On May 22, 1998, Go's maiden flight took off from STN bound for Rome (CIA). Initial routes from STN included Milan (MXP), Copenhagen (CPH), Bologna (BLQ), and Lisbon (LIS).

The airline added further new routes, but Go was losing money. In June 1999 'Operation Summer Sun' was announced to tap into the lucrative 'bucket and spade' market from the UK to Mediterranean hotspots.

When BA boss Bob Ayling left the airline in early 2000, his successor, Rod Eddington, immediately made it clear he had no intention of keeping Go. On November 6, 2000, the subsidiary was put up for sale. Interested parties included rival easyJet (U2) and Dutch flag-carrier KLM (KL). But it would be venture capital company 3i who took on the business in June 2001 for just £100m.

Two of the carrier's 737s are here awaiting their next set of passengers at STN. Photo: kitmasterbloke, CC BY 2.0, via Wikimedia Commons.

A New Outlook

With new owners came a new outlook. Passenger numbers were expected to grow from 2.8 million in 2000 to closer to 4 million in 2001, and the plan was to open a new base each year for the next three years. Bristol (BRS) came first, opening in March 2001. Cassani then looked at the East Midlands (EMA), Newcastle (NCL), Edinburgh (EDI), and Glasgow (GLA) for further expansion.

The airline subsequently chose EMA, with the new base opening on March 14, 2002. The carrier served six routes initially, including Alicante (ALC), Malaga (AGP), Faro (FAO), Prague (PRG), GLA, and EDI, with 56 departures per week.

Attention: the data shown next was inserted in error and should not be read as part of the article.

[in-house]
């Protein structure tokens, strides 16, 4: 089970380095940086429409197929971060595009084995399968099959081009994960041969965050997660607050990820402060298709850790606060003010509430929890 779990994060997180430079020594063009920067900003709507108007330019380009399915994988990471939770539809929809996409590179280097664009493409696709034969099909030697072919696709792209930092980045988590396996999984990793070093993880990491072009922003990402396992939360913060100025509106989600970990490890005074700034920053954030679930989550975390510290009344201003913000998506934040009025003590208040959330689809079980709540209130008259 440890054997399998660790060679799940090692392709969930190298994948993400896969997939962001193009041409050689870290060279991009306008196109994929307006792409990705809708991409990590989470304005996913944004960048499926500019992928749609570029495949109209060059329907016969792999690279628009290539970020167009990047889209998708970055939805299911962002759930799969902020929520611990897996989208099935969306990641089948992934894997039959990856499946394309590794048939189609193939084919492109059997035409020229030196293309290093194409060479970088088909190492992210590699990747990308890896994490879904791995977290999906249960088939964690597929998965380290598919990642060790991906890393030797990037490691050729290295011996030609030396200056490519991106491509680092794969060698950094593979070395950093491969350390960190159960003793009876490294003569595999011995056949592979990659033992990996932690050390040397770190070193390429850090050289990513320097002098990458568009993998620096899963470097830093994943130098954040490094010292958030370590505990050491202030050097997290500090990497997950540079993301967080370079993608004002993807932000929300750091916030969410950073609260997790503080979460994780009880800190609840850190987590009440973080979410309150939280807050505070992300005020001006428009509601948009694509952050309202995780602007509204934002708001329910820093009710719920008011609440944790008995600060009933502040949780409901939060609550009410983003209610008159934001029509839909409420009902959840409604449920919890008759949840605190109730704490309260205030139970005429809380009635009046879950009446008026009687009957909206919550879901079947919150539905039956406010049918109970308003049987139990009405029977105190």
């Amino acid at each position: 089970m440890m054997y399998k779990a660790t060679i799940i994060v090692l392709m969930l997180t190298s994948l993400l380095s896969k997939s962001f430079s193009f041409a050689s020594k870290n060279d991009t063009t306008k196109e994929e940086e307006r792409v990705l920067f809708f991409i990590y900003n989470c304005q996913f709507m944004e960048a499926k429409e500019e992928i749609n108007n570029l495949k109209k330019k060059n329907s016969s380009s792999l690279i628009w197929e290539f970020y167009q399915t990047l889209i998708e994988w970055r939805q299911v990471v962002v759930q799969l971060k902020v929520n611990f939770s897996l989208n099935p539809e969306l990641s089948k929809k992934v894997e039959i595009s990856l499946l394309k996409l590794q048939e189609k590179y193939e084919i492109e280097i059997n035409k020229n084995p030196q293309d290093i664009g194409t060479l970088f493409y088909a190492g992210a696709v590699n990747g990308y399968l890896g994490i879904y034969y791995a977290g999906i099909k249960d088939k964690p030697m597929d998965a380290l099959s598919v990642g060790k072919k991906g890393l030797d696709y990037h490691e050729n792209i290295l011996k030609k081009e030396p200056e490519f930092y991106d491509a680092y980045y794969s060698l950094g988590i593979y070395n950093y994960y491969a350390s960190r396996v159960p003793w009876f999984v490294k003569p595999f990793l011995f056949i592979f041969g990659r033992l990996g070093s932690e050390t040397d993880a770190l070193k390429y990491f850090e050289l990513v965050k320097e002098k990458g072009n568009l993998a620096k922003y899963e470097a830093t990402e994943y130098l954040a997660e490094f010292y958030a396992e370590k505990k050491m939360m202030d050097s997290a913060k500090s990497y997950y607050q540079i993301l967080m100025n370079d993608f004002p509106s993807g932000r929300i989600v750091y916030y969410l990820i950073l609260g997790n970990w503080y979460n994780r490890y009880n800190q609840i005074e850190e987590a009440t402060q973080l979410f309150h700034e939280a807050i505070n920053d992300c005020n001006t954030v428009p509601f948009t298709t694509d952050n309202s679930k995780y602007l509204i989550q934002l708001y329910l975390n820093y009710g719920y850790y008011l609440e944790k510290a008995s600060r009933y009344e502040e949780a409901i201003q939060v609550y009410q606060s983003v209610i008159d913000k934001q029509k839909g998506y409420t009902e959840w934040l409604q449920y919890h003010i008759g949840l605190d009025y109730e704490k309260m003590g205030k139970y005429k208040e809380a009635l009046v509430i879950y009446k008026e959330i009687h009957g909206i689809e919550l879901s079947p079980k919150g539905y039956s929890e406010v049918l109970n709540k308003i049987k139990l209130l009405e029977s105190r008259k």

A mini-hub was also established at Belfast International (BFS), with flights to STN, EDI, and GLA flown twice daily.

Go was going from strength to strength. Discussions with 3i after the takeover revolved around the airline's flotation, which would allow its planned US$2bn aircraft order. The airline was looking at both Airbus and Boeing, which offered competitive rates following 9/11.

The carrier grew to become the third-largest LCC in the UK, with 38 routes and 24 737s in its fleet. Despite the industry downturn after 9/11, passenger numbers were increasing, with Go's average load factor an impressive 76.5%.

G-IGOX joined the fleet in March 2002. As the airline was already up for sale the aircraft appeared in this partial livery. Photo: Pedro Aragão, CC BY-SA 3.0 GFDL, via Wikimedia Commons.

Going Orange

However, rivals FR and U2 had both approached 3i with a view to buying Go. FR's approach came to nothing, but U2 was keen to push forward with a takeover. In December 2001, easyJet put in an offer of £390m in cash and U2 shares.

Management subsequently rejected the offer. But U2 persisted and upped their bid to £400m. Despite announcing a four-fold increase in pre-tax profits to £17 million for the year ending March 31, 2002, 3i suffered mounting losses and eventually agreed to hold exclusive talks with the Luton-based carrier.

On May 16, 2002, 3i announced that they had accepted the deal. Go was purchased for £384m. The airline's final flight took place on March 29, 2003, between STN and Nice (NCE).

The acquisition temporarily made easyJet the largest low-cost airline in Europe overnight, with its fleet increasing to 54 from 30.


Featured image: G-IGOE was the airline's third 737 to join the fleet. It would join easyJet following the takeover. Photo: kitmasterbloke, CC BY 2.0, via Wikimedia Commons.